Other considerations inflect the picture, altering the misleading liberal-vs.-conservative divide that our media have imposed on the argument. Blair's Britain is a sort of post-Keynesian full-employment and welfarist society. Its government makes at least the right noises about Kyoto, the U.N., Palestine, and the International Criminal Court. Thus there are fewer opportunities for anti-war voices to change the subject. And the anti-Bush/Blair "left" has, to its credit, been perfectly honest in identifying itself both with Saddam Hussein and with Islamic fundamentalism.
The most interesting local campaign of this election is being fought in East London, in the constituency of Bethnal Green, where the sitting Labor member is being challenged by the veteran Stalinist George Galloway. Oona King, the incumbent, is a woman of mixed African and Jewish descent who is attacked by the local Nazi party—itself anti-war—on both grounds. She has also been pelted with eggs and stones by Muslim thugs who stress the Jewish element of her heritage. Mr. Galloway's bloc is made up of the renegade pseudo-Bolsheviks of the Socialist Workers Party, its arms newly linked with the Muslim Association of Britain. He himself was a personal friend of Saddam Hussein's and a loud advocate of Ba'ath Party rule. He was expelled from the Labor Party when he called for jihad against British soldiers. Thus, the most reactionary forces in British society are fused in their admiration of the one-party state and the one-god movement. Or they nearly are: Last week a gang of supporters of the Hizb ut-Tahrir fundamentalist movement invaded the offices of the Muslim Association of Britain and ambushed George Galloway in the street, promising eternal hellfire to anyone so un-Islamic as to take part in an election at all. This of course is the doctrine preached by Abu Musab Zarqawi in Iraq. How satisfying that those who support the Iraqi "insurgency" from a safe distance have now received a taste of its real character.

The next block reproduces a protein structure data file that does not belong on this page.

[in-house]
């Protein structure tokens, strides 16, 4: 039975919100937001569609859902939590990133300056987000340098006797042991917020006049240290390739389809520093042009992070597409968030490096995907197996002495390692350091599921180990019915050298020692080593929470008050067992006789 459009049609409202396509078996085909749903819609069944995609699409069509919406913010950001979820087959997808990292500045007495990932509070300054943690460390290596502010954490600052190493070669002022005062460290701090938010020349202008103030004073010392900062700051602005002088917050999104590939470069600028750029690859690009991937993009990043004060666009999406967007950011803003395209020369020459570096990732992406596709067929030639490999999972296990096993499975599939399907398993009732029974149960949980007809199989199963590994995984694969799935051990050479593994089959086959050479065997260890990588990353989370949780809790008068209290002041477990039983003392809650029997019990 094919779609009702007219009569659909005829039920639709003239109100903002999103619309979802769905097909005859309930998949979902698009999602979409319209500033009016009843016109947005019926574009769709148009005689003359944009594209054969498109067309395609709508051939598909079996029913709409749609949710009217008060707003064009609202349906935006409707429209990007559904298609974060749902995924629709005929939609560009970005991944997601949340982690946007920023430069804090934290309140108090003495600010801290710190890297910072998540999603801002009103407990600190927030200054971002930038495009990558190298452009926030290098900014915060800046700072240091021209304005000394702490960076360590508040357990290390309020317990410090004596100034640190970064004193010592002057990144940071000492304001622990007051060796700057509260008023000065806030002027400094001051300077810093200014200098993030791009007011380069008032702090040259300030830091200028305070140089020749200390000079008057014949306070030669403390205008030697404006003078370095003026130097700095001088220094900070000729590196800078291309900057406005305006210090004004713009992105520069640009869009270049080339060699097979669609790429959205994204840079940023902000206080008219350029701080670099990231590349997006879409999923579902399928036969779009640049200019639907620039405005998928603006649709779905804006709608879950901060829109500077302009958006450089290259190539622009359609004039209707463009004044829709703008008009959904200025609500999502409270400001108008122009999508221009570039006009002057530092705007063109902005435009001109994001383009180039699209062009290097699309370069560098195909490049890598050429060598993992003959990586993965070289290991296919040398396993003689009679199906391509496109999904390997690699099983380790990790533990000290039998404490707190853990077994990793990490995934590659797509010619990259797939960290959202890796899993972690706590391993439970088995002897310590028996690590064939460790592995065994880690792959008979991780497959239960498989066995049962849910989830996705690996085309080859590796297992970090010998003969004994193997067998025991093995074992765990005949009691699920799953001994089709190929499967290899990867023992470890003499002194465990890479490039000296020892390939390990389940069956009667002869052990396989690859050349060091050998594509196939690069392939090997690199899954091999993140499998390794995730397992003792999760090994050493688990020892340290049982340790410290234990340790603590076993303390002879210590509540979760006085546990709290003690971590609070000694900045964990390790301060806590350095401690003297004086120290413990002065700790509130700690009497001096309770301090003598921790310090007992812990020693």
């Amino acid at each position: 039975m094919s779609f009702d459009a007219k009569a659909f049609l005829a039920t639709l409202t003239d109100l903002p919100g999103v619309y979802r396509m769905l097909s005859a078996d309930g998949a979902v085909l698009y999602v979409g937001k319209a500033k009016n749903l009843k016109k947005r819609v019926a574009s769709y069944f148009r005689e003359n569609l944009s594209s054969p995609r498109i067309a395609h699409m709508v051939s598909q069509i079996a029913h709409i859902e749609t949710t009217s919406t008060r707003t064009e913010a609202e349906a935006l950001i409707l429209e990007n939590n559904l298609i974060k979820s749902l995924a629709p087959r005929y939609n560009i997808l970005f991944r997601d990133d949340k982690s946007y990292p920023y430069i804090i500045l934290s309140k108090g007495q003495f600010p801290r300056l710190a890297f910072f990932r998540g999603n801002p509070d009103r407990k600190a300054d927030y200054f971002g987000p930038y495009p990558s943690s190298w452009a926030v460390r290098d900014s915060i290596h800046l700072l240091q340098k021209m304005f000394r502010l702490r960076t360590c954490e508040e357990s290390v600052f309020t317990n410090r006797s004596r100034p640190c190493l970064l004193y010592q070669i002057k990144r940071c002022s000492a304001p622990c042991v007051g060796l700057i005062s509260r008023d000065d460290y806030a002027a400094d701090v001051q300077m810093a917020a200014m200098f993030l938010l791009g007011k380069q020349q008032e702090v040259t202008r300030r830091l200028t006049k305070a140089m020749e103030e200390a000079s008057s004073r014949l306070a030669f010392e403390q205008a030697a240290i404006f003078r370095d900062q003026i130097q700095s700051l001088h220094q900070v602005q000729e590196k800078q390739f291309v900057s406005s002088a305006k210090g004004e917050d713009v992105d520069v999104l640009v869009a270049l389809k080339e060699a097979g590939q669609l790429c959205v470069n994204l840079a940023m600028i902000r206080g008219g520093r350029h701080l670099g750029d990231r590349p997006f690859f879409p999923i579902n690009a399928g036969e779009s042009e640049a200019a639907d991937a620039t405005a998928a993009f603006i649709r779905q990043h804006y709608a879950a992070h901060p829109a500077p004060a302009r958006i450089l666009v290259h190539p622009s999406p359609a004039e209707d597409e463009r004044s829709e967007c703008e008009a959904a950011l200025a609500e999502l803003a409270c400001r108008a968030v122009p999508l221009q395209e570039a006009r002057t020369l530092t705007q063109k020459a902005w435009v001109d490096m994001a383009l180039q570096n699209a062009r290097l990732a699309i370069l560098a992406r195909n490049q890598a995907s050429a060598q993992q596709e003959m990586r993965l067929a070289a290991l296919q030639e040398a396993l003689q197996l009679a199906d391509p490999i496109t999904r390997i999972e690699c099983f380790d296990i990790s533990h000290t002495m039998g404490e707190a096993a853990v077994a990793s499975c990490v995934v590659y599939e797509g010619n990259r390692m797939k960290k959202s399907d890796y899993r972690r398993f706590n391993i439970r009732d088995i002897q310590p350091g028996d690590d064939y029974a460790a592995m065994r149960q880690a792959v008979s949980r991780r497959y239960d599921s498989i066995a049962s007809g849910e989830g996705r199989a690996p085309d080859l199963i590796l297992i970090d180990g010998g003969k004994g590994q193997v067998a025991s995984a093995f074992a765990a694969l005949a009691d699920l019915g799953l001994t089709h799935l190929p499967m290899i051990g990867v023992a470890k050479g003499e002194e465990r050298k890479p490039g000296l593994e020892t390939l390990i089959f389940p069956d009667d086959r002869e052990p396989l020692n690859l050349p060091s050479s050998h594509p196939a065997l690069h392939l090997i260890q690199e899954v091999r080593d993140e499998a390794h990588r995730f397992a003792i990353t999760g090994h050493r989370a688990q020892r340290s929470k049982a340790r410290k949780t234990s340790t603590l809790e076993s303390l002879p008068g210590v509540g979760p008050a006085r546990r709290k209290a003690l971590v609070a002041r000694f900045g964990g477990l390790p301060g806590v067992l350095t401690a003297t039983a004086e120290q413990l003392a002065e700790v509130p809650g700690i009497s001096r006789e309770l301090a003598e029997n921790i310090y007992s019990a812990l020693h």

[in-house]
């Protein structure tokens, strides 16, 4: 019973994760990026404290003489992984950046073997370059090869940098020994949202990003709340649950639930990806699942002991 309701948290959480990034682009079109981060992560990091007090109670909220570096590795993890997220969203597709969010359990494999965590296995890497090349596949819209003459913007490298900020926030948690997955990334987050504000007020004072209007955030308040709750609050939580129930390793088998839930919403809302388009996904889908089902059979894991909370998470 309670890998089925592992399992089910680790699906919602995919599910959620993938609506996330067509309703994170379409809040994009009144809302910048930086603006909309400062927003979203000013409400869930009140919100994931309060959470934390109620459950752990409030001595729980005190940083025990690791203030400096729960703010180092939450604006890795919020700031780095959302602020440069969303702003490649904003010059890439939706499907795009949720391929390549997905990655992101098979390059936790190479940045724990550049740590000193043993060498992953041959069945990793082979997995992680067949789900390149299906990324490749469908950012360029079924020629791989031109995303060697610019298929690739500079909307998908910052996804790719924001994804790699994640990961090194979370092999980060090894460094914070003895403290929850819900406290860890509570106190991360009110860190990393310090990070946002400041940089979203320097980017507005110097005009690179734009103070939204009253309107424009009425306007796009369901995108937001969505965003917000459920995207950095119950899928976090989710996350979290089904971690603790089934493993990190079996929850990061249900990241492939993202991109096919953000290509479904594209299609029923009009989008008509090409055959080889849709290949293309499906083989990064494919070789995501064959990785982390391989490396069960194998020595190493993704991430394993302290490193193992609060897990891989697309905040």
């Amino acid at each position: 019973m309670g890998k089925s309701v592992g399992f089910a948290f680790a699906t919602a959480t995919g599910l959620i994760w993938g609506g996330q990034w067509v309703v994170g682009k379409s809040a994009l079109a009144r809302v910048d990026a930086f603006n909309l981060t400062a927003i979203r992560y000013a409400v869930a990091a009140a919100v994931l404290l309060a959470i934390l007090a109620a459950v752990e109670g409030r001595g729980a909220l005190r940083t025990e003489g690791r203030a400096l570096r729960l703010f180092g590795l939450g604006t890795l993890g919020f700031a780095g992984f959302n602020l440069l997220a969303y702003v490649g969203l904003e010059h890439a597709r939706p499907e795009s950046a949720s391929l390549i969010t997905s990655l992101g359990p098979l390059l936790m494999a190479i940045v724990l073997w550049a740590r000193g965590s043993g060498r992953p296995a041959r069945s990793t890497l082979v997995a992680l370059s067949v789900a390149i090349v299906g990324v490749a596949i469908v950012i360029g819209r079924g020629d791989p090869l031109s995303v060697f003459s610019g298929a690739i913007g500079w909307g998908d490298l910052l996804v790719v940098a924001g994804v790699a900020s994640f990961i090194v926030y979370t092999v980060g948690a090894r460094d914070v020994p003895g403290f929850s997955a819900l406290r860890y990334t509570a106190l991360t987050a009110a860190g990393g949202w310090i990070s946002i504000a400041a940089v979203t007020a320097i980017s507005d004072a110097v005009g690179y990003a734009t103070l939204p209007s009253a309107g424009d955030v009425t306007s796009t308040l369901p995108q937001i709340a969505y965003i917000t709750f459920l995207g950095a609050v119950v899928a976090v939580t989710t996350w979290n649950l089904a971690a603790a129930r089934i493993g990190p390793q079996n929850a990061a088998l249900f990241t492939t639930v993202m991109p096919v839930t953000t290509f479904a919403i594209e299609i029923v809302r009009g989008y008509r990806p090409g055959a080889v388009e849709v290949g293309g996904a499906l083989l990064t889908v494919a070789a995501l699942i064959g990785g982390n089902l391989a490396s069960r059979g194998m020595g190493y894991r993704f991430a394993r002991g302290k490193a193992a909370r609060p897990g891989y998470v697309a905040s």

There are things to dislike about Tony Blair. His rather sickly piety is one, and his liberal authoritarianism, on matters such as smoking and fox-hunting, is another. I can't forgive him for calling Diana Spencer "the People's Princess," or for seeking the approval of the Fleet Street rags, and he is one of those politicians who seems to think that staying "on message" is an achievement in itself. Nonetheless, he took a bold stand against the establishment and against a sullen public opinion and did so on a major issue of principle. It is absolutely necessary that his right-wing and clerical enemies be humiliated at the polls.